Articles with keyword "Litewski Square"
The “Cracow route” has always played an important role in city’s life. Several momentous and seminal historic events took place on this very street. Earlier, the “Cracow route” included Litewski and Łokietka squares and for that reasons these places are also described here. Currently Krakowskie Przedmieście is the main street of Lublin.
On 1 July, 1569, the act of Union of Lublin was confirmed by oath in Lublin. As a result, Kingdom of Poland and Grand Duchy of Lithuania fused into one country - Polish-Lithuanian Commonwealth, often called also the “Commonwealth of Both Nations”, ruled by a single monarch. Since then, foreign policy, and monetary systems became unified, while administration, treasuries, armies and judicatures remained separate. The Commonwealth covered an area of over 800 thousand square kilometers and existed until the partitions of Poland took place.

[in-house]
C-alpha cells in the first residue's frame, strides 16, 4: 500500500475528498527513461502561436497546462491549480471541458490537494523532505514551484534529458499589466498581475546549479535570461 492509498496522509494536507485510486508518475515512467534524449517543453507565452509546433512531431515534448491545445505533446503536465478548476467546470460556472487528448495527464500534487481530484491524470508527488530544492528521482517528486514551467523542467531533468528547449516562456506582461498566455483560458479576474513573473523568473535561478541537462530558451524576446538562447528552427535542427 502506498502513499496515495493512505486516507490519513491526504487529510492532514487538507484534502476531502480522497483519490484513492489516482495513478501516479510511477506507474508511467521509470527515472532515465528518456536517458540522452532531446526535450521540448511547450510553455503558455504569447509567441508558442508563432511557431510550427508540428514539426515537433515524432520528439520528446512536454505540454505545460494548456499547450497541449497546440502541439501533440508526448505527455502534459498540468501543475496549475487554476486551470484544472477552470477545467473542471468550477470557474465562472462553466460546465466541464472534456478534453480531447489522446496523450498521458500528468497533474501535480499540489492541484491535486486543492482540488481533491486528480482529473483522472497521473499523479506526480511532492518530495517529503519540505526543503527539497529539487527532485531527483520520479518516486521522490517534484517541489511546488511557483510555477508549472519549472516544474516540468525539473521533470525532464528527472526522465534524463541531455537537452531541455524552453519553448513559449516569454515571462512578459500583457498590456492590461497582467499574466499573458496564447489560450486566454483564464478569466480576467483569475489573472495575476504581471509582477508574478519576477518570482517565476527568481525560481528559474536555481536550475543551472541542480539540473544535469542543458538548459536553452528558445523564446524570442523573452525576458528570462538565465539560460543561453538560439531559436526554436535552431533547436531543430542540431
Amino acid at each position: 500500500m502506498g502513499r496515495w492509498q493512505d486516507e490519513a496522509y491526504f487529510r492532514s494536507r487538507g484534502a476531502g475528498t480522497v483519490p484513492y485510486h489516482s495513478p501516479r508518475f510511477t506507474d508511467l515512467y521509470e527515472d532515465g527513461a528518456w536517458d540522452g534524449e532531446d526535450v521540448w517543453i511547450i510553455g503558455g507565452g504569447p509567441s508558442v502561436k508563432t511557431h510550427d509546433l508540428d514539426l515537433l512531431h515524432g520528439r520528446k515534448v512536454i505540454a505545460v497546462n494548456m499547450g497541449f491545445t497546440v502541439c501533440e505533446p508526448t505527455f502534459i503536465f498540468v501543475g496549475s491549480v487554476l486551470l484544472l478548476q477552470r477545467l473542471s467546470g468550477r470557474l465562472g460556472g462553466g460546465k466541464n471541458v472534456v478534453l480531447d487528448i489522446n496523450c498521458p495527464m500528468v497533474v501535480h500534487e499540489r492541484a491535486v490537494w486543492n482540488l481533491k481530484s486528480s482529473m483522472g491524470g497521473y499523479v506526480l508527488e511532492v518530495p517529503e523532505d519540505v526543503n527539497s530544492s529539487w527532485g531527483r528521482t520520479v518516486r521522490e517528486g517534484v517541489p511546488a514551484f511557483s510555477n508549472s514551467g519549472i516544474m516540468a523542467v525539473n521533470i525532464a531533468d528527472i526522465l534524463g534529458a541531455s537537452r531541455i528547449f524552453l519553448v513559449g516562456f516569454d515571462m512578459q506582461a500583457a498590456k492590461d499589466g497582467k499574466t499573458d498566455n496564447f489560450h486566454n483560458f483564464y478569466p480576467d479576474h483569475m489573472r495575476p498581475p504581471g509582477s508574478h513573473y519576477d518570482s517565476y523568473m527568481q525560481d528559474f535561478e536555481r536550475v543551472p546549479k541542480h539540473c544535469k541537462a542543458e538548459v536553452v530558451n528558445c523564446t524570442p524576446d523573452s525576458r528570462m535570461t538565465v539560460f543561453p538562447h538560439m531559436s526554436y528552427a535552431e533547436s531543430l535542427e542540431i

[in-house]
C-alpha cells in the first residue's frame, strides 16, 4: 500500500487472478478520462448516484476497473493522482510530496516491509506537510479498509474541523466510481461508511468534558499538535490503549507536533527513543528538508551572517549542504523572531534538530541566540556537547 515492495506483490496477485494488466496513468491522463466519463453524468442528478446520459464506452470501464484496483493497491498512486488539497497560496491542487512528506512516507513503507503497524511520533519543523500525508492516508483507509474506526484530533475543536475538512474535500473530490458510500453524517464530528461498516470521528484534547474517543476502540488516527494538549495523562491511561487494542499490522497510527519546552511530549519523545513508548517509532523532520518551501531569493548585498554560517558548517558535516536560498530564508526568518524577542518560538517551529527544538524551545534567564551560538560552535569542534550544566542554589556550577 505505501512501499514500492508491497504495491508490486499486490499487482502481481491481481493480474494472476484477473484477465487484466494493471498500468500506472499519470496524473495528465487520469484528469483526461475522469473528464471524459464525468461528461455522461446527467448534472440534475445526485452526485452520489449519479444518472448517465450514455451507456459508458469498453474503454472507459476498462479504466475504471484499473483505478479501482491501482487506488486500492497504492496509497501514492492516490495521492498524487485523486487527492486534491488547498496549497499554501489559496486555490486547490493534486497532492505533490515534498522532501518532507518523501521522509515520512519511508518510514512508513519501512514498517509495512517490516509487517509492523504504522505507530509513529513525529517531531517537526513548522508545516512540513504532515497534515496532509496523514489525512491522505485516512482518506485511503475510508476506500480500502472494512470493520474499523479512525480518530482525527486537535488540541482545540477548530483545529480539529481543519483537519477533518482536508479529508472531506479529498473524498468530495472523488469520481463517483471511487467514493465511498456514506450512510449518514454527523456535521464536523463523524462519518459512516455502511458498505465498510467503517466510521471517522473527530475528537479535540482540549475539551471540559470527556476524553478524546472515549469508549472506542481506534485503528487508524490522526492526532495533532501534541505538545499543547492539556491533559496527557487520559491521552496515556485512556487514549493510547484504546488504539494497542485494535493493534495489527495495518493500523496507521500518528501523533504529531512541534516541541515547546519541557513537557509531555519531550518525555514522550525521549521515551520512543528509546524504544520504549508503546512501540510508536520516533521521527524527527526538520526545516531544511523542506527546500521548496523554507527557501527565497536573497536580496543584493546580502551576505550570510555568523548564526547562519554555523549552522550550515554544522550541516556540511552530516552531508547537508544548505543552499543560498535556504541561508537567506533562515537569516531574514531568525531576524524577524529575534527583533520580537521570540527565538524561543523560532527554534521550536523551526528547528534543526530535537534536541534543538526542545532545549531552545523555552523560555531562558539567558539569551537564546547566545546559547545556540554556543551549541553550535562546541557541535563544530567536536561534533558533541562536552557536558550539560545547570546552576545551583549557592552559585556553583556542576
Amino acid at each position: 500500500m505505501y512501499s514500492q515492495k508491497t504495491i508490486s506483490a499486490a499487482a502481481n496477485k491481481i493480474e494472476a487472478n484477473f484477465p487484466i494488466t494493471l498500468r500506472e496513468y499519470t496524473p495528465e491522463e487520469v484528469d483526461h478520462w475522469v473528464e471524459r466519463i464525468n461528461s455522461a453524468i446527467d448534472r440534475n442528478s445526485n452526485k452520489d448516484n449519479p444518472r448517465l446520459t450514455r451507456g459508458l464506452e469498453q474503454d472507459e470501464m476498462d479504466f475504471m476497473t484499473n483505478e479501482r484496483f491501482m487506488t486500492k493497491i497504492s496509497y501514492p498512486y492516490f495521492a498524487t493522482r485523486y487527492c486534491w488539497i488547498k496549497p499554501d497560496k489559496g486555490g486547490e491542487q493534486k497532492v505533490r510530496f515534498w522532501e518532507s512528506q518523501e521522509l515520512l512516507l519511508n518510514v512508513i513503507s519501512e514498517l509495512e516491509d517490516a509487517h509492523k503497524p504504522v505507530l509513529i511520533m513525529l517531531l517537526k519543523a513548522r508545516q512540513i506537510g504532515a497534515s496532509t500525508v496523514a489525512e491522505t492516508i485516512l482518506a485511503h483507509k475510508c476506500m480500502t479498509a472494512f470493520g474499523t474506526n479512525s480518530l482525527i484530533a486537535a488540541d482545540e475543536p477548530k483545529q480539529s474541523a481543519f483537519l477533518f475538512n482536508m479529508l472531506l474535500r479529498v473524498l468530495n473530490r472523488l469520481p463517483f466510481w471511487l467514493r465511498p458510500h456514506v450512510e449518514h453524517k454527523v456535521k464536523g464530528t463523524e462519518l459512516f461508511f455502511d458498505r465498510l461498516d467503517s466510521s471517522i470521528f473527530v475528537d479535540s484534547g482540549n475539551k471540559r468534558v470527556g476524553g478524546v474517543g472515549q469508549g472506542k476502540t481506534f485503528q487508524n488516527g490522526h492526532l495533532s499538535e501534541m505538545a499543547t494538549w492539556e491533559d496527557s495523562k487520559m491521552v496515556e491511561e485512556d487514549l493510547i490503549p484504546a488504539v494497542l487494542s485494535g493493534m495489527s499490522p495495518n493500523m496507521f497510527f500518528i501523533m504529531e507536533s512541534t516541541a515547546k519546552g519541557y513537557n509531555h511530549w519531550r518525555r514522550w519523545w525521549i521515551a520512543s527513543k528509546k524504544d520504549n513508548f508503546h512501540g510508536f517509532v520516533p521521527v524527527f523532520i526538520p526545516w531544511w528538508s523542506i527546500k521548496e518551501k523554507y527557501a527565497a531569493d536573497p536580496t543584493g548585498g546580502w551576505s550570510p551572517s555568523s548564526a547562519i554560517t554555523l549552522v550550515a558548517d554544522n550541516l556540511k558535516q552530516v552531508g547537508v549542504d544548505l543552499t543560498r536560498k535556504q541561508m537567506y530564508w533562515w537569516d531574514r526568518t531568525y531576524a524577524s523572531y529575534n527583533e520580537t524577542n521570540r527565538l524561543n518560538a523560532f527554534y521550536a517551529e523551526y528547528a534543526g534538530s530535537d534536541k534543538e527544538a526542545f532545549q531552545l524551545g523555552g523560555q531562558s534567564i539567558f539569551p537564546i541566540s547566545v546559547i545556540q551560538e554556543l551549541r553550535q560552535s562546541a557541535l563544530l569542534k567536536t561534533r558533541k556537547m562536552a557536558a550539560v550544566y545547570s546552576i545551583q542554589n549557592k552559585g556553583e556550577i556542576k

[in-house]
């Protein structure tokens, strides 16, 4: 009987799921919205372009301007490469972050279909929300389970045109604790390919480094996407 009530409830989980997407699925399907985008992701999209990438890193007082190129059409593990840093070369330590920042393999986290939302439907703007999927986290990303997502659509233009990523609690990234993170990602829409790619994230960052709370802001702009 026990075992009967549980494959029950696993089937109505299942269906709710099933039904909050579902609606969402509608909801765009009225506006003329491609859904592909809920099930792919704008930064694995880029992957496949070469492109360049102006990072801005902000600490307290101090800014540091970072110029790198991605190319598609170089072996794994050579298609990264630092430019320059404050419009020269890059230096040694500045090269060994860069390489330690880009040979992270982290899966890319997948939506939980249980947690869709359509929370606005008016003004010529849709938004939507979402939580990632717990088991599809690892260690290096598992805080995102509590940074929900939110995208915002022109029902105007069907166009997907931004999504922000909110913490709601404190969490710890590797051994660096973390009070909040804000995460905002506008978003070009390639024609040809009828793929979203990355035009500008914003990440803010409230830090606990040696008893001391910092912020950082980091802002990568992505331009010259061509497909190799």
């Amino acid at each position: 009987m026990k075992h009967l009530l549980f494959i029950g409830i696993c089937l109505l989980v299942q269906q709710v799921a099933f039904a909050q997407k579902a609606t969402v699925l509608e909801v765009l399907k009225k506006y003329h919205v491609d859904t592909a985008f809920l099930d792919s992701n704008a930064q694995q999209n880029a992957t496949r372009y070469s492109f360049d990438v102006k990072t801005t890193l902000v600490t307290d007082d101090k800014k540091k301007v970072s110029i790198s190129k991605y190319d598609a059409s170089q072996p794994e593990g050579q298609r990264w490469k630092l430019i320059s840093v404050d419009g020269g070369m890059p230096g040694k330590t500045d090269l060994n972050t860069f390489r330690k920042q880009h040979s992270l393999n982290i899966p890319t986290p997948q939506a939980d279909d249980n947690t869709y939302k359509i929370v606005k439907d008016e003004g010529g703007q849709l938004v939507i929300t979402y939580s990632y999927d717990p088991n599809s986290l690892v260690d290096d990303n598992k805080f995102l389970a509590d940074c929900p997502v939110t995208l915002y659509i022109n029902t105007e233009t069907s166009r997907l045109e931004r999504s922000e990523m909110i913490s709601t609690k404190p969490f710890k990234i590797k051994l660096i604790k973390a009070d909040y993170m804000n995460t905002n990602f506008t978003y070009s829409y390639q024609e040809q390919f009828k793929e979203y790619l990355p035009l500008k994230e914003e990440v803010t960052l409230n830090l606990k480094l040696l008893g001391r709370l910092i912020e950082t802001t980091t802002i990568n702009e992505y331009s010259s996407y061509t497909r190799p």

At the end of the 16th c. Lublin citizens suffered from a string of misfortunes. In 1572 the town was hit by plague. Further epidemics struck the town many more times. In May 1575 Lublin was almost completely gutted by the raging fire. The fire destroyed the Cracow Gate, the Grodzka Gate, the Town Hall, the Church of St. Michael, the Dominican Church, and the Market Square. However, Lublin was able to rise up from the disasters quickly. At the beginning of the 17th c. the town upon the Bystrzyca river already had 12 000 citizens. The description and the picture of Lublin in Braun and Hogenberg’s Theatrum praecipuarum totius mundi urbium, published in Cologne in 1618, were placed on a par with descriptions and images of the oldest and biggest European cities. By that time, the town already had its bugle call, and the miracle of the Holy Cross Wood relic in the Dominican Church (1649) made Lublin a place of religious worship.